It seems that Red Bull has found more success introducing energy drinks than energy shots or cola, as their recent launches like the Red Bull Total Zero and the three Editions flavors have fared much better.  So it should come as no surprise that the energy drink behemoth continues building sales momentum behind their energy drink assortment.  At the 2014 National Association of Convenience Stores (NACS) show, Red Bull announced three new members to the Editions family.  Joining the Red (Cranberry) and Blue (Blueberry) Editions are the Yellow (Tropical Citrus), Orange (Orange), and Cherry (Cherry) energy drink flavors.  The Orange & Cherry options contain zero calories and zero sugars, while the Yellow option returns with nationwide availability after a two month test exclusively with 7-Eleven.  These new flavors will be available starting mid-February in 355ml (12oz) cans, while the 250ml (8oz) cans will transition to a multi-pack sku.

Among the three new flavors, Cherry may be the only true new addition to Red Bull’s portfolio.  The Yellow flavor was brought to market during the 2014 summer months, exclusively with 7-Eleven.  It was known as the Summer Edition to temporarily complement their Red, Blue, and Silver drink line-up from July to September.  Meanwhile, the Orange flavor may have previously existed in limited U.S. markets under the name of BULL Energy.  BULL Energy had different packaging, with limited references to Red Bull, and was available exclusively across soccer venues (as an exclusive product for the New York Red Bulls, the city’s soccer team).

Related Post: Red Bull Celebrates Summer with New Flavor

Regardless of the flavors being truly new innovations or otherwise, this marks an accelerated pace of product introductions for Red Bull than previously recorded.  Before 2012 (year of Red Bull Total Zero launch), it was back in 2009 when Red Bull added to their product line-up, with an unsuccessful expansion into energy shots.  Since the 2012 launch of Total Zero, three new items were added in 2013 (Red Bull Editions) and now three more in early 2015.  Although their pace doesn’t match that of Monster Energy or Rockstar Energy (which launches multiple new products annually), Red Bull’s more recent product expansion activities indicates their commitment to giving brand loyalists more choices.  And this ultimately lets consumers reward Red Bull with more dollars.

Courtesy of BevNet.com – the new Red Bull “Bull” Energy Drink.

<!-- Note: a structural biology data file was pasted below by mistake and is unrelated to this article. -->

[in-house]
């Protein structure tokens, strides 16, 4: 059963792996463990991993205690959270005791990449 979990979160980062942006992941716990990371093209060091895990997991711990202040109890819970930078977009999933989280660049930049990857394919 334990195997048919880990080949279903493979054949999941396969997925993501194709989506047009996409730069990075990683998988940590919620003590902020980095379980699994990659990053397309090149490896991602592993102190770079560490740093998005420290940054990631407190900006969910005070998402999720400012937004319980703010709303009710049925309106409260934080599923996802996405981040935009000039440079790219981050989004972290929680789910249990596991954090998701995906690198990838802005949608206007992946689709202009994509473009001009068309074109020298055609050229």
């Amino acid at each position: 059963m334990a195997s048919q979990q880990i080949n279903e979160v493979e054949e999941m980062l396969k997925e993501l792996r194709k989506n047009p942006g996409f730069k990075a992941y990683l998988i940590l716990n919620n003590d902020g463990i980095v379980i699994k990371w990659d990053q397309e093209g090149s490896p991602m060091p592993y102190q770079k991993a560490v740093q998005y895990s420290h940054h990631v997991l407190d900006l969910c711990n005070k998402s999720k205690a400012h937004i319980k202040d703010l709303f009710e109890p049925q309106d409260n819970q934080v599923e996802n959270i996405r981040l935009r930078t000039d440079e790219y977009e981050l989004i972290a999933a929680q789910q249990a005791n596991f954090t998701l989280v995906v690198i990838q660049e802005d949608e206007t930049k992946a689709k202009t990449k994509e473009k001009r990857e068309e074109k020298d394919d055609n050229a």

Courtesy of BevNet.com – the new Red Bull “Bull” Energy Drink.

With these new introductions, it appears that Red Bull may not be done with their product expansion.  The Orange and Cherry flavors are decidedly different from the Red, Blue, and Yellow items, containing zero calories and zero sugar.  In essence, these two skus align closer with Red Bull Total Zero.  In which case, Red Bull may explore opportunities to build out their “Zero” product line-up.  Would the energy drink manufacturer launch both the Red and Blue flavors under the Zero portfolio?  Also mentioned in the press release was the Editions will be available in single servings (355ml/12oz sizes) and multipack servings (4-packs of 250mls/8oz).  Would Red Bull consider up-sizing some items even more, to join the original Red Bull Energy Drink in a 473ml (16oz) size?  Even yet another option would be exploring additional flavors to bring to market.  Beyond the current flavors, would Red Bull add to the Editions line-up with a Pink (lemonade), Peach (peach), or Purple (grape)?

Related Post: Red Bull Launches New Product: BULL Energy Drink

Incremental offerings for the Editions line-up certainly presents Red Bull with opportunities and risk.  It’s worth noting that Red Bull has quietly swept the Silver (Lime) edition under the rug.  It’s not clear whether Silver is being discontinued, but keeping the current Red Bull flavor portfolio at five flavors is a sound decision.  As long as energy drink consumers enjoy Red Bull’s new products, the energy drink company will continue to deliver popular innovations.  Today, the Red Bull company looks very different from the one back in 2009.  After a period of failed experimentation, a string of successful innovations has helped Red Bull take back control of the energy drink market.